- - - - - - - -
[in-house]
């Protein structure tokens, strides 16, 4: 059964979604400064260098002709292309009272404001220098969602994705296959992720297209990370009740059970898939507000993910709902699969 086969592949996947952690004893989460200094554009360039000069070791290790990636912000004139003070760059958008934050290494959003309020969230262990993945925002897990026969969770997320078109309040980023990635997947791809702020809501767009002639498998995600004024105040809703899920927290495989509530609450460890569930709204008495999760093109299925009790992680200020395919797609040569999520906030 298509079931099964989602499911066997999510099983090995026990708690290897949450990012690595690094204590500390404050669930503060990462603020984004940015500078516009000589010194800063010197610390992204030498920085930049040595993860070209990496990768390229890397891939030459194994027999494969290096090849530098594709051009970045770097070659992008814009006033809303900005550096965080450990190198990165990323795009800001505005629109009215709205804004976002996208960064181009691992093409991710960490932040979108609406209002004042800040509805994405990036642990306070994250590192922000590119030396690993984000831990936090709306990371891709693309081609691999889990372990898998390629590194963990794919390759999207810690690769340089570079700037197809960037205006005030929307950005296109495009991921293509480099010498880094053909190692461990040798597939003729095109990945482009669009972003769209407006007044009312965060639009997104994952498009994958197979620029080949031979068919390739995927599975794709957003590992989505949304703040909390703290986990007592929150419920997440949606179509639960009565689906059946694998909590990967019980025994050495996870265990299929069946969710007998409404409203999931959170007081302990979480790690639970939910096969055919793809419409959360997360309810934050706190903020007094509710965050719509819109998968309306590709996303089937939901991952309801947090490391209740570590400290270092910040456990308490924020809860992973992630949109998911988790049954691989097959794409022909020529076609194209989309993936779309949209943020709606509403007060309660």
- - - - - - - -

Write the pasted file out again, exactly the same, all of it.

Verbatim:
[in-house]
């Protein structure tokens, strides 16, 4: 059964979604400064260098002709292309009272404001220098969602994705296959992720297209990370009740059970898939507000993910709902699969 086969592949996947952690004893989460200094554009360039000069070791290790990636912000004139003070760059958008934050290494959003309020969230262990993945925002897990026969969770997320078109309040980023990635997947791809702020809501767009002639498998995600004024105040809703899920927290495989509530609450460890569930709204008495999760093109299925009790992680200020395919797609040569999520906030 298509079931099964989602499911066997999510099983090995026990708690290897949450990012690595690094204590500390404050669930503060990462603020984004940015500078516009000589010194800063010197610390992204030498920085930049040595993860070209990496990768390229890397891939030459194994027999494969290096090849530098594709051009970045770097070659992008814009006033809303900005550096965080450990190198990165990323795009800001505005629109009215709205804004976002996208960064181009691992093409991710960490932040979108609406209002004042800040509805994405990036642990306070994250590192922000590119030396690993984000831990936090709306990371891709693309081609691999889990372990898998390629590194963990794919390759999207810690690769340089570079700037197809960037205006005030929307950005296109495009991921293509480099010498880094053909190692461990040798597939003729095109990945482009669009972003769209407006007044009312965060639009997104994952498009994958197979620029080949031979068919390739995927599975794709957003590992989505949304703040909390703290986990007592929150419920997440949606179509639960009565689906059946694998909590990967019980025994050495996870265990299929069946969710007998409404409203999931959170007081302990979480790690639970939910096969055919793809419409959360997360309810934050706190903020007094509710965050719509819109998968309306590709996303089937939901991952309801947090490391209740570590400290270092910040456990308490924020809860992973992630949109998911988790049954691989097959794409022909020529076609194209989309993936779309949209943020709606509403007060309660």